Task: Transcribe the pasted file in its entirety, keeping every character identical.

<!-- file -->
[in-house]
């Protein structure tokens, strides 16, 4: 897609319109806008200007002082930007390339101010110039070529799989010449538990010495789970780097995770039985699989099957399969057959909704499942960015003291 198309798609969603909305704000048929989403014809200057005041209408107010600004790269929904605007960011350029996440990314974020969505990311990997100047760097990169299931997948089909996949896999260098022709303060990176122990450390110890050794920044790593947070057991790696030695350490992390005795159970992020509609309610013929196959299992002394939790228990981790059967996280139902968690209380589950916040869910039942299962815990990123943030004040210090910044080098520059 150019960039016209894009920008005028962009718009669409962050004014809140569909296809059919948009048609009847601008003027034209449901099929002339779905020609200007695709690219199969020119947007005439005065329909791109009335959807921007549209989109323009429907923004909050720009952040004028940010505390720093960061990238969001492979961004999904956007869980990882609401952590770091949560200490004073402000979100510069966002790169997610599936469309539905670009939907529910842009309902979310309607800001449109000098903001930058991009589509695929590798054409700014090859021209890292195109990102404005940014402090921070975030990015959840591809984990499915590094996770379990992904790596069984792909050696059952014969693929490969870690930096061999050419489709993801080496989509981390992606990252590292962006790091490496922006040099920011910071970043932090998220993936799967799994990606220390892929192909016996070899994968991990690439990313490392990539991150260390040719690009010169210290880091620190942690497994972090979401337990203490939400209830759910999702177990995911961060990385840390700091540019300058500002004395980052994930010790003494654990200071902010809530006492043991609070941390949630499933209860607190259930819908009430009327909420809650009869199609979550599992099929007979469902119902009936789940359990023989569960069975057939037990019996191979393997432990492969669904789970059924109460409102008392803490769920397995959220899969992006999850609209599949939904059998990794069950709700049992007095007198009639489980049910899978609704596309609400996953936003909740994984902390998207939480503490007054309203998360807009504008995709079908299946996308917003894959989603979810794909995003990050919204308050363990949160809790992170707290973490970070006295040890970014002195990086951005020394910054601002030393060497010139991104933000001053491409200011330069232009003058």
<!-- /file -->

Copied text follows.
[in-house]
């Protein structure tokens, strides 16, 4: 897609319109806008200007002082930007390339101010110039070529799989010449538990010495789970780097995770039985699989099957399969057959909704499942960015003291 198309798609969603909305704000048929989403014809200057005041209408107010600004790269929904605007960011350029996440990314974020969505990311990997100047760097990169299931997948089909996949896999260098022709303060990176122990450390110890050794920044790593947070057991790696030695350490992390005795159970992020509609309610013929196959299992002394939790228990981790059967996280139902968690209380589950916040869910039942299962815990990123943030004040210090910044080098520059 150019960039016209894009920008005028962009718009669409962050004014809140569909296809059919948009048609009847601008003027034209449901099929002339779905020609200007695709690219199969020119947007005439005065329909791109009335959807921007549209989109323009429907923004909050720009952040004028940010505390720093960061990238969001492979961004999904956007869980990882609401952590770091949560200490004073402000979100510069966002790169997610599936469309539905670009939907529910842009309902979310309607800001449109000098903001930058991009589509695929590798054409700014090859021209890292195109990102404005940014402090921070975030990015959840591809984990499915590094996770379990992904790596069984792909050696059952014969693929490969870690930096061999050419489709993801080496989509981390992606990252590292962006790091490496922006040099920011910071970043932090998220993936799967799994990606220390892929192909016996070899994968991990690439990313490392990539991150260390040719690009010169210290880091620190942690497994972090979401337990203490939400209830759910999702177990995911961060990385840390700091540019300058500002004395980052994930010790003494654990200071902010809530006492043991609070941390949630499933209860607190259930819908009430009327909420809650009869199609979550599992099929007979469902119902009936789940359990023989569960069975057939037990019996191979393997432990492969669904789970059924109460409102008392803490769920397995959220899969992006999850609209599949939904059998990794069950709700049992007095007198009639489980049910899978609704596309609400996953936003909740994984902390998207939480503490007054309203998360807009504008995709079908299946996308917003894959989603979810794909995003990050919204308050363990949160809790992170707290973490970070006295040890970014002195990086951005020394910054601002030393060497010139991104933000001053491409200011330069232009003058």